Remember, your job is to help guide the baby’s body toward not requiring a late night feeding. If you have followed this, your baby should be getting her last feed of the day in the 6:30 pm range, one feeding in the middle of the night, and her next eating in the morning – anytime after six. The next step will be to cut out the one remaining feeding in the same way.
Day Time Sleep
Here are some additional things to be done during the day that will assist you in reaching your goal of eleven to twelve hours of nighttime sleep and at least three hours of daytime sleep. Notice that your baby will want to go back to sleep soon after she wakes up in the morning. This can be taken as another reminder of how much sleep she needs to fuel herself while growing in leaps and bounds. A pattern will begin to develop – she will become cranky about one to two hours after waking. Capitalize on this natural pattern and as your baby moves into her fourth month of life decide on a specific time within that range, for example 8:15 or 8:30 am. Once designated, begin to think of this as “nap time”. Stop following patterns and use the clock to establish a daytime schedule. Do a very abbreviated routine–change into “day clothes” sing a little song and become dedicated to putting the baby down at the same time every day.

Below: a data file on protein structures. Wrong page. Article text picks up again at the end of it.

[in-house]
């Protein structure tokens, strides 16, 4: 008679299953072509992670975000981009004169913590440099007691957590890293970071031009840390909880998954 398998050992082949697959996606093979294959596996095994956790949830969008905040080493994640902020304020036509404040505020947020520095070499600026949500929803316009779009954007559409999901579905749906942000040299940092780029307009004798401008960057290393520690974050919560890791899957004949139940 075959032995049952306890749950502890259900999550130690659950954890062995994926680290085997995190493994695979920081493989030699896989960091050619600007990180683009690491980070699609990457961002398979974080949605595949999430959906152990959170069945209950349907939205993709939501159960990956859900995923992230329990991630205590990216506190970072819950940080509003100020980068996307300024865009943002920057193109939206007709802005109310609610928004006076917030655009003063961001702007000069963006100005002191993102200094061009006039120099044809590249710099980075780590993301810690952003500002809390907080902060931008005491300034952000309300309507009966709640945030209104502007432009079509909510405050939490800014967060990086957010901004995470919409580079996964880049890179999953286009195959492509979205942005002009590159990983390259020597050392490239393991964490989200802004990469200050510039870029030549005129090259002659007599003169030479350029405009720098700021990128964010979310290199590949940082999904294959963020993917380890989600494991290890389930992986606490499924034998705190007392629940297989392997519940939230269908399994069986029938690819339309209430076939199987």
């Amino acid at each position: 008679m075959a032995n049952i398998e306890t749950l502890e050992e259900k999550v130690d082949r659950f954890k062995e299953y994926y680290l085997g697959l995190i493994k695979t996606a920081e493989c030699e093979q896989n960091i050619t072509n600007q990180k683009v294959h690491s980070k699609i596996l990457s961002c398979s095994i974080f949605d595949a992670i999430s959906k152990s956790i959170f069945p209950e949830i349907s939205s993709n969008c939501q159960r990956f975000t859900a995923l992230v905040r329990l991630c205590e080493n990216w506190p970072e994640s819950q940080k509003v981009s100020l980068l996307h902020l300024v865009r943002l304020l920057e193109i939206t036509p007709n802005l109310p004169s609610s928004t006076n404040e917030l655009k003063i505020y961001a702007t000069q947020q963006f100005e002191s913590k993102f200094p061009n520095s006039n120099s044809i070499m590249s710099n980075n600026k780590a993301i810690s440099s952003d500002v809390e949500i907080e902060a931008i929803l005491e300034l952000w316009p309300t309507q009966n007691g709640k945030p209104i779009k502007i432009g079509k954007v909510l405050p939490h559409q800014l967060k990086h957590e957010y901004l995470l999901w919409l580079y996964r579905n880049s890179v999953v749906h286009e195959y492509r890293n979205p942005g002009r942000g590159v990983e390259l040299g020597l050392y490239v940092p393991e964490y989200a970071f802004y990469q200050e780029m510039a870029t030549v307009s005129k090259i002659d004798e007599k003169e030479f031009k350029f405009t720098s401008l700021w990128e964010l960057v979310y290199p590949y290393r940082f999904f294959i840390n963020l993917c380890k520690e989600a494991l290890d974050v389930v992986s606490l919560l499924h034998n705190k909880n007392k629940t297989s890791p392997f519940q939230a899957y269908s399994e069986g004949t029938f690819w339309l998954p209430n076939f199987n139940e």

Another tip to help the process — the more you put the baby down in the exact same way, same place and same time, the easier it is for her to count on these routines. Your baby is quickly learning to associate and remember things in her brain and body. Repetition is both respectful and crucial because it communicates what is to come next to your baby. Soon, you will be able depend on this morning nap. The two remaining naps will fall into place a bit later. A typical schedule is 8:30 am, 12:30 pm and 3 :30 pm. One nap will drop out between 5 and 8 months and the two nap schedule can last well into the second year.
Prepare yourself — this transition will come with fits and starts. There will be days that seem haywire — and days that feel smooth and wonderful. This is to be expected and is truly the essence of taking care of children. You are looking to establish a routine that you count on — most of the time — creating structure to the day. Do not fret if it all seems to have gone down the tubes after one hard day. Instead, think of any mishap as a glitch, a ripple and stay your course.
As for crying, an issue strong enough to birth a parenting divide, it is a part of human life. A communication, a release, a sign of discomfort when we go through big transitions. Some crying is inevitable as your baby learns to soothe herself but if you follow these guidelines she will cry the least amount of time possible. Just enough to learn something very important and fundamental.